# Christopher Dougherty EC220 - Introduction to econometrics (chapter 6) Slideshow: variable misspecification iii: consequences for diagnostics Original.

## Presentation on theme: "Christopher Dougherty EC220 - Introduction to econometrics (chapter 6) Slideshow: variable misspecification iii: consequences for diagnostics Original."— Presentation transcript:

. reg LGEARN S WEIGHT85 Source | SS df MS Number of obs = 540 -------------+------------------------------ F( 2, 537) = 78.89 Model | 42.4015936 2 21.2007968 Prob > F = 0.0000 Residual | 144.30605 537.26872635 R-squared = 0.2271 -------------+------------------------------ Adj R-squared = 0.2242 Total | 186.707643 539.34639637 Root MSE =.51839 ------------------------------------------------------------------------------ LGEARN | Coef. Std. Err. t P>|t| [95% Conf. Interval] -------------+---------------------------------------------------------------- S |.1092273.0091576 11.93 0.000.0912382.1272164 WEIGHT85 |.0024192.0006402 3.78 0.000.0011616.0036769 _cons |.9194011.1609538 5.71 0.000.6032248 1.235577 ------------------------------------------------------------------------------ 1 Here is a regression of the logarithm of hourly earnings on years of schooling and weight in pounds. The weight coefficient implies than an extra pound leads to 0.24% increase in earnings, so four extra pounds leads to a 1% increase. Can you really believe this? VARIABLE MISSPECIFICATION III: CONSEQUENCES FOR DIAGNOSTICS

. reg LGEARN S WEIGHT85 Source | SS df MS Number of obs = 540 -------------+------------------------------ F( 2, 537) = 78.89 Model | 42.4015936 2 21.2007968 Prob > F = 0.0000 Residual | 144.30605 537.26872635 R-squared = 0.2271 -------------+------------------------------ Adj R-squared = 0.2242 Total | 186.707643 539.34639637 Root MSE =.51839 ------------------------------------------------------------------------------ LGEARN | Coef. Std. Err. t P>|t| [95% Conf. Interval] -------------+---------------------------------------------------------------- S |.1092273.0091576 11.93 0.000.0912382.1272164 WEIGHT85 |.0024192.0006402 3.78 0.000.0011616.0036769 _cons |.9194011.1609538 5.71 0.000.6032248 1.235577 ------------------------------------------------------------------------------ 2 Perhaps not, but the t statistic is very highly significant. What is going on? VARIABLE MISSPECIFICATION III: CONSEQUENCES FOR DIAGNOSTICS

. reg LGEARN S WEIGHT85 Source | SS df MS Number of obs = 540 -------------+------------------------------ F( 2, 537) = 78.89 Model | 42.4015936 2 21.2007968 Prob > F = 0.0000 Residual | 144.30605 537.26872635 R-squared = 0.2271 -------------+------------------------------ Adj R-squared = 0.2242 Total | 186.707643 539.34639637 Root MSE =.51839 ------------------------------------------------------------------------------ LGEARN | Coef. Std. Err. t P>|t| [95% Conf. Interval] -------------+---------------------------------------------------------------- S |.1092273.0091576 11.93 0.000.0912382.1272164 WEIGHT85 |.0024192.0006402 3.78 0.000.0011616.0036769 _cons |.9194011.1609538 5.71 0.000.6032248 1.235577 ------------------------------------------------------------------------------ 3 VARIABLE MISSPECIFICATION III: CONSEQUENCES FOR DIAGNOSTICS Older people tend to have more work experience, which increases their earnings. They also tend to weigh more. This could be an explanation.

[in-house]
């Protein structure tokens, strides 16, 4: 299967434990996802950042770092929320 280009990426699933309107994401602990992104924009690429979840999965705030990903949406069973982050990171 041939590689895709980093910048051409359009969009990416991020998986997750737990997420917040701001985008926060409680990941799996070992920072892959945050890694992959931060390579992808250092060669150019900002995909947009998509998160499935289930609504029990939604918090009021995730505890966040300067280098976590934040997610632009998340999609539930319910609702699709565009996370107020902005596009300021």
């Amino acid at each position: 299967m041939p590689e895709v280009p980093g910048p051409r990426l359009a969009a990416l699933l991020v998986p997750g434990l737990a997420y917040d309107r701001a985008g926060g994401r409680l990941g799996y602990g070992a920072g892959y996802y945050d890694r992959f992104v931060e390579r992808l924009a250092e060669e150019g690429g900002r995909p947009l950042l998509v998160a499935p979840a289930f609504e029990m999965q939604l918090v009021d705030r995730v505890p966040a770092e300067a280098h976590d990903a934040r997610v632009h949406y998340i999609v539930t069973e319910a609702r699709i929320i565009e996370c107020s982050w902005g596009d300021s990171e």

. reg LGEARN S EXP WEIGHT85 Source | SS df MS Number of obs = 540 -------------+------------------------------ F( 3, 536) = 70.13 Model | 52.6290507 3 17.5430169 Prob > F = 0.0000 Residual | 134.078593 536.250146628 R-squared = 0.2819 -------------+------------------------------ Adj R-squared = 0.2779 Total | 186.707643 539.34639637 Root MSE =.50015 ------------------------------------------------------------------------------ LGEARN | Coef. Std. Err. t P>|t| [95% Conf. Interval] -------------+---------------------------------------------------------------- S |.1222516.0090671 13.48 0.000.1044402.140063 EXP |.0324871.0050807 6.39 0.000.0225066.0424676 WEIGHT85 |.0016163.0006303 2.56 0.011.0003781.0028545 _cons |.318147.1815401 1.75 0.080 -.0384704.6747644 ------------------------------------------------------------------------------ 4 VARIABLE MISSPECIFICATION III: CONSEQUENCES FOR DIAGNOSTICS Here we have controlled for work experience. The weight coefficient is lower, but still almost significant at the 1% level. Can you think of any other variable that might be correlated with both earnings and weight?

. reg LGEARN S EXP MALE WEIGHT85 Source | SS df MS Number of obs = 540 -------------+------------------------------ F( 4, 535) = 64.31 Model | 60.6259571 4 15.1564893 Prob > F = 0.0000 Residual | 126.081686 535.235666703 R-squared = 0.3247 -------------+------------------------------ Adj R-squared = 0.3197 Total | 186.707643 539.34639637 Root MSE =.48546 ------------------------------------------------------------------------------ LGEARN | Coef. Std. Err. t P>|t| [95% Conf. Interval] -------------+---------------------------------------------------------------- S |.1197587.0088112 13.59 0.000.10245.1370674 EXP |.0282462.0049849 5.67 0.000.0184538.0380386 MALE |.2953164.0506962 5.83 0.000.1957283.3949045 WEIGHT85 | -.0006213.0007224 -0.86 0.390 -.0020404.0007978 _cons |.6269889.1840109 3.41 0.001.2655164.9884614 ------------------------------------------------------------------------------ 5 VARIABLE MISSPECIFICATION III: CONSEQUENCES FOR DIAGNOSTICS The MALE dummy is such a variable. When it is included, the weight effect disappears.